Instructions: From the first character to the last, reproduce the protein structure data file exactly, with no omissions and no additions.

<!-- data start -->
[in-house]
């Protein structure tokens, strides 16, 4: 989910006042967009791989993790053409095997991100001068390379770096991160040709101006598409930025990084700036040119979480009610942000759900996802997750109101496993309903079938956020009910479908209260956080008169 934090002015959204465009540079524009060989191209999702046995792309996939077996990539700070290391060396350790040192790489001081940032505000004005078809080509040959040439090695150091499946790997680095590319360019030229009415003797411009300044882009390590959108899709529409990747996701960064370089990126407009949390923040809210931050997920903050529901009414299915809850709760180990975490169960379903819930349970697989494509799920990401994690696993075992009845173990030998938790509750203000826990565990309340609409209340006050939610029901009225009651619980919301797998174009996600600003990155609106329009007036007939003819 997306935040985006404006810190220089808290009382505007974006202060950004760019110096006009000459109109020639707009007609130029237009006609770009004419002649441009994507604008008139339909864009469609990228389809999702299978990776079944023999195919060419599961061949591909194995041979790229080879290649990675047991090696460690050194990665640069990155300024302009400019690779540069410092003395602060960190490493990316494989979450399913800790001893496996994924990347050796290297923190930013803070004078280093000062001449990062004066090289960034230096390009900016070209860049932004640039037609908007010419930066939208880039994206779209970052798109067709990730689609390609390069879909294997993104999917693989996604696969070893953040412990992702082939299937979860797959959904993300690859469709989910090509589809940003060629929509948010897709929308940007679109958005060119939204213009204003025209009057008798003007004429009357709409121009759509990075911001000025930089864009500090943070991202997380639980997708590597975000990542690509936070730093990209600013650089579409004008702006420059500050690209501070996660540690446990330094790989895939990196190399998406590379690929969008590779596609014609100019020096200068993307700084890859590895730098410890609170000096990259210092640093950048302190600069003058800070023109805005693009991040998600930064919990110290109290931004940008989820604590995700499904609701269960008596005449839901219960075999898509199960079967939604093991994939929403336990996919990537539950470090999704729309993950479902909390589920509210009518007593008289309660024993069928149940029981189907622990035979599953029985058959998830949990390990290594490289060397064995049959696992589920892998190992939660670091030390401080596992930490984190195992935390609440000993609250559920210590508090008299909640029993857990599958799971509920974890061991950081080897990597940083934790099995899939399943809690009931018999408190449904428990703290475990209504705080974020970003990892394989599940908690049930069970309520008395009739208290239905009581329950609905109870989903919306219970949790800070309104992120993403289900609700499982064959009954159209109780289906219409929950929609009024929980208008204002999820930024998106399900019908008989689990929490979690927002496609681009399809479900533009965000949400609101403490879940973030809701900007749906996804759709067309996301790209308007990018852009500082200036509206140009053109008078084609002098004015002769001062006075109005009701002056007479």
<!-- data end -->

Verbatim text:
[in-house]
């Protein structure tokens, strides 16, 4: 989910006042967009791989993790053409095997991100001068390379770096991160040709101006598409930025990084700036040119979480009610942000759900996802997750109101496993309903079938956020009910479908209260956080008169 934090002015959204465009540079524009060989191209999702046995792309996939077996990539700070290391060396350790040192790489001081940032505000004005078809080509040959040439090695150091499946790997680095590319360019030229009415003797411009300044882009390590959108899709529409990747996701960064370089990126407009949390923040809210931050997920903050529901009414299915809850709760180990975490169960379903819930349970697989494509799920990401994690696993075992009845173990030998938790509750203000826990565990309340609409209340006050939610029901009225009651619980919301797998174009996600600003990155609106329009007036007939003819 997306935040985006404006810190220089808290009382505007974006202060950004760019110096006009000459109109020639707009007609130029237009006609770009004419002649441009994507604008008139339909864009469609990228389809999702299978990776079944023999195919060419599961061949591909194995041979790229080879290649990675047991090696460690050194990665640069990155300024302009400019690779540069410092003395602060960190490493990316494989979450399913800790001893496996994924990347050796290297923190930013803070004078280093000062001449990062004066090289960034230096390009900016070209860049932004640039037609908007010419930066939208880039994206779209970052798109067709990730689609390609390069879909294997993104999917693989996604696969070893953040412990992702082939299937979860797959959904993300690859469709989910090509589809940003060629929509948010897709929308940007679109958005060119939204213009204003025209009057008798003007004429009357709409121009759509990075911001000025930089864009500090943070991202997380639980997708590597975000990542690509936070730093990209600013650089579409004008702006420059500050690209501070996660540690446990330094790989895939990196190399998406590379690929969008590779596609014609100019020096200068993307700084890859590895730098410890609170000096990259210092640093950048302190600069003058800070023109805005693009991040998600930064919990110290109290931004940008989820604590995700499904609701269960008596005449839901219960075999898509199960079967939604093991994939929403336990996919990537539950470090999704729309993950479902909390589920509210009518007593008289309660024993069928149940029981189907622990035979599953029985058959998830949990390990290594490289060397064995049959696992589920892998190992939660670091030390401080596992930490984190195992935390609440000993609250559920210590508090008299909640029993857990599958799971509920974890061991950081080897990597940083934790099995899939399943809690009931018999408190449904428990703290475990209504705080974020970003990892394989599940908690049930069970309520008395009739208290239905009581329950609905109870989903919306219970949790800070309104992120993403289900609700499982064959009954159209109780289906219409929950929609009024929980208008204002999820930024998106399900019908008989689990929490979690927002496609681009399809479900533009965000949400609101403490879940973030809701900007749906996804759709067309996301790209308007990018852009500082200036509206140009053109008078084609002098004015002769001062006075109005009701002056007479």